This was a pretty quick, simple read, so I don't regret buying or reading it... but overall I was a bit underwhelmed.
Ms. Sutherland devotes a section to each Euphemia, but unfortunately that's never really enough. For the earlier ones, it seems to be not enough information about them. This is actually rather maddening, since there seems to be plenty of information about the first Ephemia's sister, who, frankly, seems to have led a more interesting life anyways. But I guess the title couldn't be "The Four Euphemia's and One Euphemia's Sister." It's unfortunate, because the first Euphemia isn't that interesting and most of Ms. Sutherland's discussion of her is made up (in a historian's sort of "we don't know, but it might have happened like..." way).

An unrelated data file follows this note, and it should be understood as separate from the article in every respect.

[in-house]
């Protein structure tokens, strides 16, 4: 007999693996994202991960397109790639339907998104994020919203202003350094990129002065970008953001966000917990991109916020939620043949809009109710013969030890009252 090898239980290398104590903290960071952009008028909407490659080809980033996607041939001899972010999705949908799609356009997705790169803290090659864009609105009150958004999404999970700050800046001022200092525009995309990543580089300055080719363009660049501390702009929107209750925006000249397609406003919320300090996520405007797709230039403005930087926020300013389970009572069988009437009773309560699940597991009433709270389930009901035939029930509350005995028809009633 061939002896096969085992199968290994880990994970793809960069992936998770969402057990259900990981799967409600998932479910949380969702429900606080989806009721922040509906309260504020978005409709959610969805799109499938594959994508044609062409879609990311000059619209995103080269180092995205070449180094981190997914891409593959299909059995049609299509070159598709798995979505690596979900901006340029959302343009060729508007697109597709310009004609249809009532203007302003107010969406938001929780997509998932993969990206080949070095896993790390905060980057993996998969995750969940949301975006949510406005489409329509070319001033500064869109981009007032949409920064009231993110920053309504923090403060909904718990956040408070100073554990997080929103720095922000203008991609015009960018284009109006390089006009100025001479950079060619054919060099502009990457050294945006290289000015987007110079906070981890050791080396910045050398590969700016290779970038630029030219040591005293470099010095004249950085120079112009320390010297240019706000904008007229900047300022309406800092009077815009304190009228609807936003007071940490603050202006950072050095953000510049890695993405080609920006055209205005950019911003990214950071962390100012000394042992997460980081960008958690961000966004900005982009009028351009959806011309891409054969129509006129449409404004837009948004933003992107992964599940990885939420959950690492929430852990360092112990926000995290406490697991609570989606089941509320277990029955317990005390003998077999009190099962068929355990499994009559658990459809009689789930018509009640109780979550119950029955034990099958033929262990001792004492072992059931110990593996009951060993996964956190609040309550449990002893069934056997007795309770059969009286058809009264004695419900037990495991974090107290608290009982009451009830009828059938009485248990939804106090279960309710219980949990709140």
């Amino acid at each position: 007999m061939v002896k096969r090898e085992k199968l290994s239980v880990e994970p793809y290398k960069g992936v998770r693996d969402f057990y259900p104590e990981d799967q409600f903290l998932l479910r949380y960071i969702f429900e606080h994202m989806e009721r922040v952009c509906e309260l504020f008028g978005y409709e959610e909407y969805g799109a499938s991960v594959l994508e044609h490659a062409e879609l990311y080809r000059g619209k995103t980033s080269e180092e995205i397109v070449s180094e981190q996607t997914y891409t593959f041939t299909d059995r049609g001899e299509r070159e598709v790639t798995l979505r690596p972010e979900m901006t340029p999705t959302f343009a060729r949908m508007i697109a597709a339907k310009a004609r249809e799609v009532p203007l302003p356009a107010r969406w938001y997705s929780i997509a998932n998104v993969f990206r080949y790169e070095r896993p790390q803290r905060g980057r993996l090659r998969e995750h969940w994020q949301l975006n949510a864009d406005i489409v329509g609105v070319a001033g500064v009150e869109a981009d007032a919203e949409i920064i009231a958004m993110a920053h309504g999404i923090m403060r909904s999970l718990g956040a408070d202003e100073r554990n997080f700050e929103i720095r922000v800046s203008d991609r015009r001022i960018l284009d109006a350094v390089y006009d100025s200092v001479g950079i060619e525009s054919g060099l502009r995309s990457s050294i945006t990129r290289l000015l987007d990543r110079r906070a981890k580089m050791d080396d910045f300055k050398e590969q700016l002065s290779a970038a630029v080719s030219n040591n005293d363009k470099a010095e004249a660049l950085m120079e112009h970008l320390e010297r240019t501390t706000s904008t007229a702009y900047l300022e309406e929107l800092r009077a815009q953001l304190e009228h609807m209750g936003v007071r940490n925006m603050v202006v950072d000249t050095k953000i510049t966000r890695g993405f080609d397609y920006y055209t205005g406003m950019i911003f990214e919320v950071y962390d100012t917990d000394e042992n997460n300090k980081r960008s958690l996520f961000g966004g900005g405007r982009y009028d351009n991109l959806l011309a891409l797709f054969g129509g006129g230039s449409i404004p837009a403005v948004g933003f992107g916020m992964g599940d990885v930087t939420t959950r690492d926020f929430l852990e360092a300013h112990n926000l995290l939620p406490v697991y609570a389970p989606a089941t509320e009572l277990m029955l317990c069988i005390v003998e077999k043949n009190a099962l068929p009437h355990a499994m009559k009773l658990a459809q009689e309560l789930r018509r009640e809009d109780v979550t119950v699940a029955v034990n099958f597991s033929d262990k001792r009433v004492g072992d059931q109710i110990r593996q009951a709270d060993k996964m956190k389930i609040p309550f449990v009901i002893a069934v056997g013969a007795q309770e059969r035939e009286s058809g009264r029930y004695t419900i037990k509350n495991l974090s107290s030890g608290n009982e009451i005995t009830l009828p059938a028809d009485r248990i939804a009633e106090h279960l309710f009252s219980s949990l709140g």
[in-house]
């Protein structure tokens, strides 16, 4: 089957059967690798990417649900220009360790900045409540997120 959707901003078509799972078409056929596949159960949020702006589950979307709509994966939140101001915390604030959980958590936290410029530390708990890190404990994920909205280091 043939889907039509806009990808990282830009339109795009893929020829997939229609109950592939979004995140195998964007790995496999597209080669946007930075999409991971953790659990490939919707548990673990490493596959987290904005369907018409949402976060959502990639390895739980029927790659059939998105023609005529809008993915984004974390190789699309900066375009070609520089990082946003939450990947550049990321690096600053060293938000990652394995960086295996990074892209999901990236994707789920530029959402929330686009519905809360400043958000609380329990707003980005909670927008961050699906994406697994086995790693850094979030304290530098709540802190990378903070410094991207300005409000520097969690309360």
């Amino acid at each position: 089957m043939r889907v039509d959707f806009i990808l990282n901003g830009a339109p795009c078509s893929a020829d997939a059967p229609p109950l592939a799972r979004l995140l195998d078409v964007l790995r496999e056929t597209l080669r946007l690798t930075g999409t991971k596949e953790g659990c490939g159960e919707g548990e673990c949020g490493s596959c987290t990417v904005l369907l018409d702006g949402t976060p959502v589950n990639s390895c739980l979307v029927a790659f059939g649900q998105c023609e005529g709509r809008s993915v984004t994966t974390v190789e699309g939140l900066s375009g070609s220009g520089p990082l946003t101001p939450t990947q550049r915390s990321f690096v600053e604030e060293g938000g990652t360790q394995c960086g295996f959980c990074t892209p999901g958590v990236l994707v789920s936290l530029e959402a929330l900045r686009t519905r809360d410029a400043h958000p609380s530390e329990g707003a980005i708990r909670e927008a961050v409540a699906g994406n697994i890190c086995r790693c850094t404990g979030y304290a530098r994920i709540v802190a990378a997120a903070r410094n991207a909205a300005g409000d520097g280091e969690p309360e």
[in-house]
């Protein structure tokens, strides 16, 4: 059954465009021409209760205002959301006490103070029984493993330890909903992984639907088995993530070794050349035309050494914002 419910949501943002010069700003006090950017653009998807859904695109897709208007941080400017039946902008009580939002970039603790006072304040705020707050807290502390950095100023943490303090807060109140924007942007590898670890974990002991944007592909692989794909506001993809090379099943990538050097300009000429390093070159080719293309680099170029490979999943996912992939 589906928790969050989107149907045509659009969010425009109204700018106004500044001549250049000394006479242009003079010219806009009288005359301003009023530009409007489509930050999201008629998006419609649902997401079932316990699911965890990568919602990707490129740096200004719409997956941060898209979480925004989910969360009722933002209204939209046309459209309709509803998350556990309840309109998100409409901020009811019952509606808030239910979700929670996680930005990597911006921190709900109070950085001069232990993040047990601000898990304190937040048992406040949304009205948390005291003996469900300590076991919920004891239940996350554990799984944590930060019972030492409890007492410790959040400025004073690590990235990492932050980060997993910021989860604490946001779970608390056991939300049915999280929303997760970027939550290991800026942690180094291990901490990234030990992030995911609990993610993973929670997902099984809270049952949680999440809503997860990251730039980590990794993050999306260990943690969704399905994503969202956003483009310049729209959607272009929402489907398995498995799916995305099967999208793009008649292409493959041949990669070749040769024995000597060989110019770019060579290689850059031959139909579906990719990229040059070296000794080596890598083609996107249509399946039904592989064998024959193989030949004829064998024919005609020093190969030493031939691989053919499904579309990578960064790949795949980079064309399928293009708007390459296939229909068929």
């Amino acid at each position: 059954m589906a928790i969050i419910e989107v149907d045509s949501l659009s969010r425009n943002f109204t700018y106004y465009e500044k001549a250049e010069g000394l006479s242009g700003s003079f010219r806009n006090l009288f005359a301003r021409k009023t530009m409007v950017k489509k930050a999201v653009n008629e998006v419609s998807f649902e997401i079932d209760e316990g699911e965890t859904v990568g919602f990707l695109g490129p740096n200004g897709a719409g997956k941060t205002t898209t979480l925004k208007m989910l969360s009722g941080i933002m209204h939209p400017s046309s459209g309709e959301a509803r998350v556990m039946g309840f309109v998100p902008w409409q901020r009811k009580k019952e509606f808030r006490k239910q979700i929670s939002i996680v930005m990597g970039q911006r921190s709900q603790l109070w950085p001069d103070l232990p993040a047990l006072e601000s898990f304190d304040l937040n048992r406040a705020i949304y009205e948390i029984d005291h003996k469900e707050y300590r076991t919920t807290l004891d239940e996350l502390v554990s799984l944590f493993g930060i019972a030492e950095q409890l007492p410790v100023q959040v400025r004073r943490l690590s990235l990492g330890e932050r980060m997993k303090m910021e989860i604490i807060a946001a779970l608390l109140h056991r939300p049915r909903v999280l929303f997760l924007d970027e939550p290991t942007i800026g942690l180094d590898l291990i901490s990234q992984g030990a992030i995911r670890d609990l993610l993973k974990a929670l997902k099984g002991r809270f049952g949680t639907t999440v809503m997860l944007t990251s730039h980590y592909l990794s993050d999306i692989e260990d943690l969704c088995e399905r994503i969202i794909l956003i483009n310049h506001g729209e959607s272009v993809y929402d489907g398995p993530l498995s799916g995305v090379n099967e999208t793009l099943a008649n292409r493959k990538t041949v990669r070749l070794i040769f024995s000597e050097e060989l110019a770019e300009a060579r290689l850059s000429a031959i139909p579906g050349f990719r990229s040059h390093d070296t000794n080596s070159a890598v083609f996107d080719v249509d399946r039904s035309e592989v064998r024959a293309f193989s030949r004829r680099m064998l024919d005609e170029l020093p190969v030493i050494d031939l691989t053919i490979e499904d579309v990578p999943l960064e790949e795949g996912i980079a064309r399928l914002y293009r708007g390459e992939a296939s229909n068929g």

So there isn't enough information about the first 2 Euphemias... but then I felt that the information about the other 3 was a bit rushed. The 3 later ones are all very important, in their own way, and only having a chapter devote to each was rather annoying.
Despite my gripes, the book was a simple, enjoyable read and I learned a lot about Scottish history and the role of upper class Medieval women. It was interesting to see the proof of social mobility in Medieval Scotland, and basically the rise of a family, and then the annhiliation of a particular branch due to circumstances beyond anyone's control.